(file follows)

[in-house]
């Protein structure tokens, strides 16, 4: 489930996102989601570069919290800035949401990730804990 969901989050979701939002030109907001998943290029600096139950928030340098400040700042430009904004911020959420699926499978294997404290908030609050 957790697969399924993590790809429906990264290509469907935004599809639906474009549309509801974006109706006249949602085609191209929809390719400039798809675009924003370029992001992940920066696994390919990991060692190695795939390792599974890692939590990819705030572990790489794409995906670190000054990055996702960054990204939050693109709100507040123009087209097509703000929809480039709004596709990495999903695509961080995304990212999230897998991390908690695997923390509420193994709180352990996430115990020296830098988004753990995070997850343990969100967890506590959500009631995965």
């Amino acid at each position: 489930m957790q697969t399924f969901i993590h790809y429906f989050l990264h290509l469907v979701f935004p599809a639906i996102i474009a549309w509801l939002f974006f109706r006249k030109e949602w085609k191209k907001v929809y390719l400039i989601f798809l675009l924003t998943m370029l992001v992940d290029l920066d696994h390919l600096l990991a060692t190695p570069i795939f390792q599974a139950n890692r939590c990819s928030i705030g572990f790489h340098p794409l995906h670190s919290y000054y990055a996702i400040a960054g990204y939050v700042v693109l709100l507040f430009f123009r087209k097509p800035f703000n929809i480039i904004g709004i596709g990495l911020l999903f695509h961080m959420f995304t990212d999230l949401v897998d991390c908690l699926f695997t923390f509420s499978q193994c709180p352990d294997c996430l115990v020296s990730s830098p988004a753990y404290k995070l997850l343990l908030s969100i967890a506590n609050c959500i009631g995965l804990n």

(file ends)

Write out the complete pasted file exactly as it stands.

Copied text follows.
[in-house]
């Protein structure tokens, strides 16, 4: 489930996102989601570069919290800035949401990730804990 969901989050979701939002030109907001998943290029600096139950928030340098400040700042430009904004911020959420699926499978294997404290908030609050 957790697969399924993590790809429906990264290509469907935004599809639906474009549309509801974006109706006249949602085609191209929809390719400039798809675009924003370029992001992940920066696994390919990991060692190695795939390792599974890692939590990819705030572990790489794409995906670190000054990055996702960054990204939050693109709100507040123009087209097509703000929809480039709004596709990495999903695509961080995304990212999230897998991390908690695997923390509420193994709180352990996430115990020296830098988004753990995070997850343990969100967890506590959500009631995965």
């Amino acid at each position: 489930m957790q697969t399924f969901i993590h790809y429906f989050l990264h290509l469907v979701f935004p599809a639906i996102i474009a549309w509801l939002f974006f109706r006249k030109e949602w085609k191209k907001v929809y390719l400039i989601f798809l675009l924003t998943m370029l992001v992940d290029l920066d696994h390919l600096l990991a060692t190695p570069i795939f390792q599974a139950n890692r939590c990819s928030i705030g572990f790489h340098p794409l995906h670190s919290y000054y990055a996702i400040a960054g990204y939050v700042v693109l709100l507040f430009f123009r087209k097509p800035f703000n929809i480039i904004g709004i596709g990495l911020l999903f695509h961080m959420f995304t990212d999230l949401v897998d991390c908690l699926f695997t923390f509420s499978q193994c709180p352990d294997c996430l115990v020296s990730s830098p988004a753990y404290k995070l997850l343990l908030s969100i967890a506590n609050c959500i009631g995965l804990n």